After childbirth, you may experience fatigue and mood swings, along with a whole bunch of other fun symptoms. Thyroid issues after pregnancy, or postpartum thyroiditis, can cause added stress and discomfort to new mothers.
The condition usually sets in during the first year after you give birth, miscarry or induce abortion. Researchers consider it a variety of Hashimoto’s thyroiditis or autoimmune thyroiditis.
Are You at Risk?
If you’ve been pregnant in the past, you’re at risk for developing postpartum thyroiditis. About 7 percent of women will develop the condition, and your risk increases if you have additional thyroid markers or conditions.
A significant portion of women who suffer from Type 1 diabetes will also have postpartum thyroiditis, and more who have high anti-peroxidase (anti-TPO) antibodies will experience postpartum thyroiditis. Do you have a personal experience or family history with thyroid disorders? Do you have chronic viral hepatitis? These experiences and histories put you at risk for postpartum thyroiditis.
How Does the Typical Course Run?
Typically, the most common bout with postpartum thyroiditis is slight hypothyroidism that sets in eight weeks to six months after giving birth. Hypothyroidism resolves as the thyroid normalizes. Mild hyperthyroidism may set in as the second most common course four months after childbirth, and the third most common course involves a shuffle from mild hyperthyroidism to hypothyroidism until the thyroid normalizes.
Even if your thyroid normalizes, you may later develop a chronic thyroid condition or get a goiter — that’s a larger-than-normal thyroid gland. Experience increases your risk.
Postpartum Thyroid Symptoms to Look For
Mileage may vary on the postpartum thyroiditis symptoms you experience during the hypothyroid and hyperthyroid phases, including, but not limited to:
- Lowered milk volume for breastfeeding moms
- Hair loss
- Painless goiter
- Moodiness, anxiety and depression
The hyperthyroid phase’s symptoms usually mean enduring milder forms of overall hyperthyroidism. Thyroid issues after pregnancy generally shows themselves through muscle weakness, mood swings, quick heartbeat, heart palpitations, anxiety, weight loss, tremor and diarrhea.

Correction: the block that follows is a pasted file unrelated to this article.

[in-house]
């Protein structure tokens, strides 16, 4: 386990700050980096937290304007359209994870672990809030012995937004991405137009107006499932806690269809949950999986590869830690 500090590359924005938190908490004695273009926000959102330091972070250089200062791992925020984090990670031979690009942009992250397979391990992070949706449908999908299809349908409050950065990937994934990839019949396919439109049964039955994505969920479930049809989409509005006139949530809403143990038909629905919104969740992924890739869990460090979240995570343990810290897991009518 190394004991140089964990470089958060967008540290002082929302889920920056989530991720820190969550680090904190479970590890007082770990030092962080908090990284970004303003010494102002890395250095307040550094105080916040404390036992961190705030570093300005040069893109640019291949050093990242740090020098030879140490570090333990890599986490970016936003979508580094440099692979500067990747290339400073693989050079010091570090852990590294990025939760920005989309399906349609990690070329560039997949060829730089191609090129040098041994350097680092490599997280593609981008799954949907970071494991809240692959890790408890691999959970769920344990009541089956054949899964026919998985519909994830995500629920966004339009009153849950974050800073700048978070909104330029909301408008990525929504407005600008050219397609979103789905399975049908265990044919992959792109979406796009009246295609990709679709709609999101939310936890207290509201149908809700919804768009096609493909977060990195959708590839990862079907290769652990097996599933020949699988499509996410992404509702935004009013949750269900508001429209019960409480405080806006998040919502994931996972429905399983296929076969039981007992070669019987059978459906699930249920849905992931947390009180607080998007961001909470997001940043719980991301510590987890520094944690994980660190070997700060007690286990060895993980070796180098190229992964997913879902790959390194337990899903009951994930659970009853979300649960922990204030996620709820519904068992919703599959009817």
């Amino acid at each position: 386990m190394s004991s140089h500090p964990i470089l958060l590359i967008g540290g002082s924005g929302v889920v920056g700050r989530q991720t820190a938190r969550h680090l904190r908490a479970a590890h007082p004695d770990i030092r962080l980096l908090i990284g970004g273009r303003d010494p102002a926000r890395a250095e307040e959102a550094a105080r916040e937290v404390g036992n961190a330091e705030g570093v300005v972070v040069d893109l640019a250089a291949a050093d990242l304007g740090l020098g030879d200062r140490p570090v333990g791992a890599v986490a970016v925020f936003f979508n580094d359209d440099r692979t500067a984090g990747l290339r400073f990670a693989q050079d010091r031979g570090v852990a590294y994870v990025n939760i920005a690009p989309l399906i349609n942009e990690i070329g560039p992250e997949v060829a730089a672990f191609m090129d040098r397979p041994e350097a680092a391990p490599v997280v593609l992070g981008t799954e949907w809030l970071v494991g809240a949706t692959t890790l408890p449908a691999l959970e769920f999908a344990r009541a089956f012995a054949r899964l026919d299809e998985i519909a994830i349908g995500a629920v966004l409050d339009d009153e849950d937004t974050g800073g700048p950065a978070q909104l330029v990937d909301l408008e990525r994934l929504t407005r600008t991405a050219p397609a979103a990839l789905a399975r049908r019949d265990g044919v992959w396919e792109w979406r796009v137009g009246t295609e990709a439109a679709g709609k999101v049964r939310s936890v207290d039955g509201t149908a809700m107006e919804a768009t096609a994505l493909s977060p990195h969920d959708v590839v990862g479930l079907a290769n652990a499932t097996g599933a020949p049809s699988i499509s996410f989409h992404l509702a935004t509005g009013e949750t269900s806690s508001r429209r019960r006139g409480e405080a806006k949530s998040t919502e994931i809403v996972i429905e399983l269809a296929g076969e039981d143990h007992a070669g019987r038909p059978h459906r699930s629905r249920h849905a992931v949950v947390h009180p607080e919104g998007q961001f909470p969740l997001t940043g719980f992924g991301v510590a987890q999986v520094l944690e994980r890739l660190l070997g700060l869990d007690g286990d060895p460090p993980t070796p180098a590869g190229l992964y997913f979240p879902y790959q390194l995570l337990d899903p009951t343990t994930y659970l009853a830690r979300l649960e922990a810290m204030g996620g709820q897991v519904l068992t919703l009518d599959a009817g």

The hypothyroid phase’s symptoms run the course of overall hypothyroidism. The same lovely handbasket can also include dry skin, sluggishness, trouble losing weight/weight gain, lowered body temperature, constipation and puffy face, eyes and hands.
How Does Postpartum Thyroiditis Get Diagnosed?
A doctor conducts various blood tests before reaching a diagnosis of postpartum thyroiditis. The hyperthyroid phase typically shows a low thyroid-stimulating hormone (TSH), triiodothyronine (T3) and elevated thyroxine (T4). With hypothyroidism, TSH is high, and T3 and T4 vary from low-normal to low. Thyroid peroxidase (TPO) antibody levels likely show up high in most women who have postpartum thyroiditis, particularly in the hypothyroid stage. If the doctor does an ultrasound, you may see an enlarged thyroid gland.
In addition to postpartum thyroiditis, post-pregnancy issues can also lead to Graves’ disease — which leads to hyperthyroidism. Postpartum hyperthyroidism is usually the more likely reason for hyperthyroidism, but the doctor will rule out possible Graves’ disease. Distinguishing factors of the latter include worse symptoms, more noticeable thyroid growth and eye issues. Sometimes, doctors use a test for non-breastfeeding mothers called a radioiodine uptake to tell the difference.
You typically don’t need treatment if you have postpartum thyroiditis during the hypothyroid or hyperthyroid phases. Mild symptoms and the condition resolve on their own, usually within a few months to a year after the baby’s birth.
If hyperthyroidism symptoms prove uncomfortable, the doctor prescribes a beta-blocker like atenolol or propranolol. If you take these, your physician will advise you not to breastfeed. Antithyroid medication isn’t for hyperthyroid symptoms of postpartum thyroiditis.
For significant symptoms of postpartum thyroiditis, doctors conduct thyroid hormone replacement. You typically use the medicine for six months to a year to clear up thyroid issues after pregnancy. You’ll get tested again to see if the condition vanished.
After postpartum thyroiditis runs its course, you should always make your doctor aware of this medical history if planning to get pregnant again. You have an increased likelihood of developing postpartum thyroiditis again, as well as a goiter or hypothyroidism in later years. So, get your thyroid checked annually, along with everything else!